Bad is not good, Google has told rogue e-tailers after one New York online merchant launched an intimidation campaign against customers. The internet giant has developed new algorithms it claims push online merchants who provide a poor service to the bottom of its ranks.
It emerged in the New York Times at the weekend that there was a new trend amongst shady online retailers to appear prominent in web searches by their notoriety rather than legions of satisfied customers.
One merchant, Vitaly Borker, of fashion glasses website DécorMyEyes, allegedly commenced a campaign of phone and email harassment against one dissatisfied customer, Ciarabelle Rodriquez, and was charged with aggravated harassment and stalking.
Borker openly boasted how Google’s search engine was unable to tell the difference between positive posts and angry criticism and appearing prominently in the search engine’s ranking continued to win him business.
Last night, Google responded by announcing it has implemented a solution involving an algorithm that will detect merchants like Borker who provide poor user experience.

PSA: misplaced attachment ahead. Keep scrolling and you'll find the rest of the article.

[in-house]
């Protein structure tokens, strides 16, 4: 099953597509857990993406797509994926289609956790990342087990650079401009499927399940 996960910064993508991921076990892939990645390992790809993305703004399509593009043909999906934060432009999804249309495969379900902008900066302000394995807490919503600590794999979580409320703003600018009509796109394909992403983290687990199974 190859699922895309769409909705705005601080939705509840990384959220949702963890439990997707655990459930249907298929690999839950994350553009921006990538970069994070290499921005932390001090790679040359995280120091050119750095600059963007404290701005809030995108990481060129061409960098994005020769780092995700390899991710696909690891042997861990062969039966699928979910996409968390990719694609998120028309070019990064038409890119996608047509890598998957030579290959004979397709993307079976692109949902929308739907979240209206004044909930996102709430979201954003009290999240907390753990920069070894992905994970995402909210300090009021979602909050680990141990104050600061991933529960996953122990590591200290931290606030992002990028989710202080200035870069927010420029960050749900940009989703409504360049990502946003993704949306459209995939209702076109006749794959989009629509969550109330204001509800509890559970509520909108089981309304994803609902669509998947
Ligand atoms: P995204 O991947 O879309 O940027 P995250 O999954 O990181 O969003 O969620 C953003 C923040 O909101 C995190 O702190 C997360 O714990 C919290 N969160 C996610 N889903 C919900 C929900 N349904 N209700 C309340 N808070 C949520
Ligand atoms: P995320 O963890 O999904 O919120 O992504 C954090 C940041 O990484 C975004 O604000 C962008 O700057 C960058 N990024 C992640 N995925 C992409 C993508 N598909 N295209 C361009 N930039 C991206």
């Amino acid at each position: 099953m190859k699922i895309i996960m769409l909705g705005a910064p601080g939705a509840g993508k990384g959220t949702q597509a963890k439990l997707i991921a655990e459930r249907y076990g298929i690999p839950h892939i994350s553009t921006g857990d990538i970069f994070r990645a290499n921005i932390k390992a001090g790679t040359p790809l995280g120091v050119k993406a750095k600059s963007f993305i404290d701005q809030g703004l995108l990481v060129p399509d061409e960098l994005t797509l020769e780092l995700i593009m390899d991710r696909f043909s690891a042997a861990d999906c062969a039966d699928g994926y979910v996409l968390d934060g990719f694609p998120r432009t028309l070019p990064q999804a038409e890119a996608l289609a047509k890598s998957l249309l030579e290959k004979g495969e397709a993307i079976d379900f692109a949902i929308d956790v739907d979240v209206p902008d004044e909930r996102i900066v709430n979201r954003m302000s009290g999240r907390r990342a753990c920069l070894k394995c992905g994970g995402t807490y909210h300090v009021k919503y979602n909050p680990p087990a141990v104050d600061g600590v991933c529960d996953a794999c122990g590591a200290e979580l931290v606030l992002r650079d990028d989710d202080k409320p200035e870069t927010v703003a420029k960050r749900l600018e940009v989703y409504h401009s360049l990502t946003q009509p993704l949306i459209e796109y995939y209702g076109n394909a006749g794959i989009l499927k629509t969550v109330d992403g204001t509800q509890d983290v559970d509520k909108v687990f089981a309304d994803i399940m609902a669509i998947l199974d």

New technology to demote rogue merchants
Without revealing the underlying technology, Google said it had considered some of the tools in its technology armoury, such as a sentiment analysis system. However, this would have been problematic and would have worked against people who get negative reviews all the time, like politicians, for example.
Google said that blocking individual offenders would not resolve the wider problem, either. Posting user reviews and ratings alongside particular results could still lead users to their sites.
“Instead, in the last few days, we developed an algorithmic solution which detects the merchant from the Times article along with hundreds of other merchants that, in our opinion, provide an extremely poor user experience,” said Amit Singhal, a Google fellow.
“The algorithm we incorporated into our search rankings represents an initial solution to this issue, and Google users are now getting a better experience as a result.
“We can’t say for sure that no one will ever find a loophole in our ranking algorithms in the future. We know that people will keep trying: attempts to game Google’s ranking, like the ones mentioned in the article, go on 24 hours a day, every single day.
“That’s why we cannot reveal the details of our solution — the underlying signals, data sources, and how we combined them to improve our rankings — beyond what we’ve already said. We can say with reasonable confidence that being bad to customers is bad for business on Google. And we will continue to work hard towards a better search,” said Singhal.